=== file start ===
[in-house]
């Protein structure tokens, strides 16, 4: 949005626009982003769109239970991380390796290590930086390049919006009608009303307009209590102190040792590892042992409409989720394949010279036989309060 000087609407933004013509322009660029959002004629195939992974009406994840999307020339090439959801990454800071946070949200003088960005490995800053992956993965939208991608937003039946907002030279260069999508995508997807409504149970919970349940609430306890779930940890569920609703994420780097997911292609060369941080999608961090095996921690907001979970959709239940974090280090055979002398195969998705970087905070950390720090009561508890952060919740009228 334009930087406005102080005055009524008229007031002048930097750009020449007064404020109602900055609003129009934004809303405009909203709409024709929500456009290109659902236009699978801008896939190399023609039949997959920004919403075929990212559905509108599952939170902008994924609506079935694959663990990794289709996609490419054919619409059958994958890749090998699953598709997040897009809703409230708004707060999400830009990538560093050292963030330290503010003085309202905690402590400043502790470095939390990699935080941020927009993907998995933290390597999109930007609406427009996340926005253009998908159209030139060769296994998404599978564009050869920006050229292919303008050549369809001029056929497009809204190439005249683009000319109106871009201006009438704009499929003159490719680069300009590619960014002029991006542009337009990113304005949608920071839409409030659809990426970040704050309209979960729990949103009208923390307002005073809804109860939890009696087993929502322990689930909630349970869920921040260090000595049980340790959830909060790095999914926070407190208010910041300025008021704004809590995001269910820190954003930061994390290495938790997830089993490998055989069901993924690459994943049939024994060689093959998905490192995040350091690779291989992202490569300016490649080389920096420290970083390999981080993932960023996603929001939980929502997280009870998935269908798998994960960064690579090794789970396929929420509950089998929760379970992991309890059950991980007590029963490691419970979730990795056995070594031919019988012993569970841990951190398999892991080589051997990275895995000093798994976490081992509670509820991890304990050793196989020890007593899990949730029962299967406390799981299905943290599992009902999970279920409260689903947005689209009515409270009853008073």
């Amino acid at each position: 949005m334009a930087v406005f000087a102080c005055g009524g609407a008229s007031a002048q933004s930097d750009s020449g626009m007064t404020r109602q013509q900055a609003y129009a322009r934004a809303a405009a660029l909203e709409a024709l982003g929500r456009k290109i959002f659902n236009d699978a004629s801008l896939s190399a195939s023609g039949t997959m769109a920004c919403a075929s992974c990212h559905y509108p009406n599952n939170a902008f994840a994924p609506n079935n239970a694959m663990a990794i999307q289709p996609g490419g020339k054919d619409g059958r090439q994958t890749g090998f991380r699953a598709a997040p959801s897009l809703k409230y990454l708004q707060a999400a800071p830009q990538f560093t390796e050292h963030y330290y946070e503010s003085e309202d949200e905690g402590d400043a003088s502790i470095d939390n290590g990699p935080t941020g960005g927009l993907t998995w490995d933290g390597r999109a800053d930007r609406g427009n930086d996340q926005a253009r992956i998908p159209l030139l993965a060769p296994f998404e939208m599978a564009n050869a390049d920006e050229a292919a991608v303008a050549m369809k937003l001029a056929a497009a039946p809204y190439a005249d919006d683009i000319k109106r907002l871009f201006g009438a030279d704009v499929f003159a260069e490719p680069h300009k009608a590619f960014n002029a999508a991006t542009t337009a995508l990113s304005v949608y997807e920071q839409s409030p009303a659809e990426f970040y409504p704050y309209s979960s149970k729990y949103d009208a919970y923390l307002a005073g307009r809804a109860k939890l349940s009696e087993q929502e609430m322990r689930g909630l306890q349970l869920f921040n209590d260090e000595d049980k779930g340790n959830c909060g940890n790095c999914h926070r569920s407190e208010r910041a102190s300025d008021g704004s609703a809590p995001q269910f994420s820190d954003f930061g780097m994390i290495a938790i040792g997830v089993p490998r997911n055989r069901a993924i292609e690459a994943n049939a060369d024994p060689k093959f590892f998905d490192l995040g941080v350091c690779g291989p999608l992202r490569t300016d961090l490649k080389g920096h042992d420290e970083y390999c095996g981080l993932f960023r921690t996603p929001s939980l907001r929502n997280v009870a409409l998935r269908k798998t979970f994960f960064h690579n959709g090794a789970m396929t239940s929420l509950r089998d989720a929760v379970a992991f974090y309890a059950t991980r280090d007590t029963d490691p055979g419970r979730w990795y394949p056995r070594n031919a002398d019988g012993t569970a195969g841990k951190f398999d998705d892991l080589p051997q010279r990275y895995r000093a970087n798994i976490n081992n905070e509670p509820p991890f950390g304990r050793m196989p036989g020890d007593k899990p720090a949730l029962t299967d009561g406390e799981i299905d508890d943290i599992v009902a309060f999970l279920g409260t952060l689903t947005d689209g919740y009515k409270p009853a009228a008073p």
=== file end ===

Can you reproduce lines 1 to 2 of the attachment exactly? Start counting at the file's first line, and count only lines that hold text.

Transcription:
[in-house]
């Protein structure tokens, strides 16, 4: 949005626009982003769109239970991380390796290590930086390049919006009608009303307009209590102190040792590892042992409409989720394949010279036989309060 000087609407933004013509322009660029959002004629195939992974009406994840999307020339090439959801990454800071946070949200003088960005490995800053992956993965939208991608937003039946907002030279260069999508995508997807409504149970919970349940609430306890779930940890569920609703994420780097997911292609060369941080999608961090095996921690907001979970959709239940974090280090055979002398195969998705970087905070950390720090009561508890952060919740009228 334009930087406005102080005055009524008229007031002048930097750009020449007064404020109602900055609003129009934004809303405009909203709409024709929500456009290109659902236009699978801008896939190399023609039949997959920004919403075929990212559905509108599952939170902008994924609506079935694959663990990794289709996609490419054919619409059958994958890749090998699953598709997040897009809703409230708004707060999400830009990538560093050292963030330290503010003085309202905690402590400043502790470095939390990699935080941020927009993907998995933290390597999109930007609406427009996340926005253009998908159209030139060769296994998404599978564009050869920006050229292919303008050549369809001029056929497009809204190439005249683009000319109106871009201006009438704009499929003159490719680069300009590619960014002029991006542009337009990113304005949608920071839409409030659809990426970040704050309209979960729990949103009208923390307002005073809804109860939890009696087993929502322990689930909630349970869920921040260090000595049980340790959830909060790095999914926070407190208010910041300025008021704004809590995001269910820190954003930061994390290495938790997830089993490998055989069901993924690459994943049939024994060689093959998905490192995040350091690779291989992202490569300016490649080389920096420290970083390999981080993932960023996603929001939980929502997280009870998935269908798998994960960064690579090794789970396929929420509950089998929760379970992991309890059950991980007590029963490691419970979730990795056995070594031919019988012993569970841990951190398999892991080589051997990275895995000093798994976490081992509670509820991890304990050793196989020890007593899990949730029962299967406390799981299905943290599992009902999970279920409260689903947005689209009515409270009853008073």